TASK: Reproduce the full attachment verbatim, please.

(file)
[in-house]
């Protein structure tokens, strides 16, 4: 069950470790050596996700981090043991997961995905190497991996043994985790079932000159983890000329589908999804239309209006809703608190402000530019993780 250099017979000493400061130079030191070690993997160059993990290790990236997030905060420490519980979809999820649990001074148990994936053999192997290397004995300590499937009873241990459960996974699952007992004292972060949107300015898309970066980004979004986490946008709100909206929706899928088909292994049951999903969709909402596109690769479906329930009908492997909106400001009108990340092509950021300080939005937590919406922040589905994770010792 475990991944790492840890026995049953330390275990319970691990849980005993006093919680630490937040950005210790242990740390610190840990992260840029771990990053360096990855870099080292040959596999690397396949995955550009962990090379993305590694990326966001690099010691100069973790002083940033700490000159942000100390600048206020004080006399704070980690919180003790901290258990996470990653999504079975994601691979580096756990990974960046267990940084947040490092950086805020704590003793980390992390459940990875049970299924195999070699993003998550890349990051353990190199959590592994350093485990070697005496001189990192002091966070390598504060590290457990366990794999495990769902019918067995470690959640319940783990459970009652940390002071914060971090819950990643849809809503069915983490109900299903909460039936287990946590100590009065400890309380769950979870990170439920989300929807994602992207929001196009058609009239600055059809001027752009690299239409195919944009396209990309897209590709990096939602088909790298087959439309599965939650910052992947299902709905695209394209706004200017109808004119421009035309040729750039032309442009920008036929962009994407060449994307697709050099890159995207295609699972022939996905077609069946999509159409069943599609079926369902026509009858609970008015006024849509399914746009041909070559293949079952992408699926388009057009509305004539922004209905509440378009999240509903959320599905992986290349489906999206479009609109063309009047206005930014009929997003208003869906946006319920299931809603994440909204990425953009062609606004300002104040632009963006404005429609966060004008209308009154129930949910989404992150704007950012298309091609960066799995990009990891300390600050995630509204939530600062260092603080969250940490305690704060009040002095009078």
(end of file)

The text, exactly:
[in-house]
């Protein structure tokens, strides 16, 4: 069950470790050596996700981090043991997961995905190497991996043994985790079932000159983890000329589908999804239309209006809703608190402000530019993780 250099017979000493400061130079030191070690993997160059993990290790990236997030905060420490519980979809999820649990001074148990994936053999192997290397004995300590499937009873241990459960996974699952007992004292972060949107300015898309970066980004979004986490946008709100909206929706899928088909292994049951999903969709909402596109690769479906329930009908492997909106400001009108990340092509950021300080939005937590919406922040589905994770010792 475990991944790492840890026995049953330390275990319970691990849980005993006093919680630490937040950005210790242990740390610190840990992260840029771990990053360096990855870099080292040959596999690397396949995955550009962990090379993305590694990326966001690099010691100069973790002083940033700490000159942000100390600048206020004080006399704070980690919180003790901290258990996470990653999504079975994601691979580096756990990974960046267990940084947040490092950086805020704590003793980390992390459940990875049970299924195999070699993003998550890349990051353990190199959590592994350093485990070697005496001189990192002091966070390598504060590290457990366990794999495990769902019918067995470690959640319940783990459970009652940390002071914060971090819950990643849809809503069915983490109900299903909460039936287990946590100590009065400890309380769950979870990170439920989300929807994602992207929001196009058609009239600055059809001027752009690299239409195919944009396209990309897209590709990096939602088909790298087959439309599965939650910052992947299902709905695209394209706004200017109808004119421009035309040729750039032309442009920008036929962009994407060449994307697709050099890159995207295609699972022939996905077609069946999509159409069943599609079926369902026509009858609970008015006024849509399914746009041909070559293949079952992408699926388009057009509305004539922004209905509440378009999240509903959320599905992986290349489906999206479009609109063309009047206005930014009929997003208003869906946006319920299931809603994440909204990425953009062609606004300002104040632009963006404005429609966060004008209308009154129930949910989404992150704007950012298309091609960066799995990009990891300390600050995630509204939530600062260092603080969250940490305690704060009040002095009078």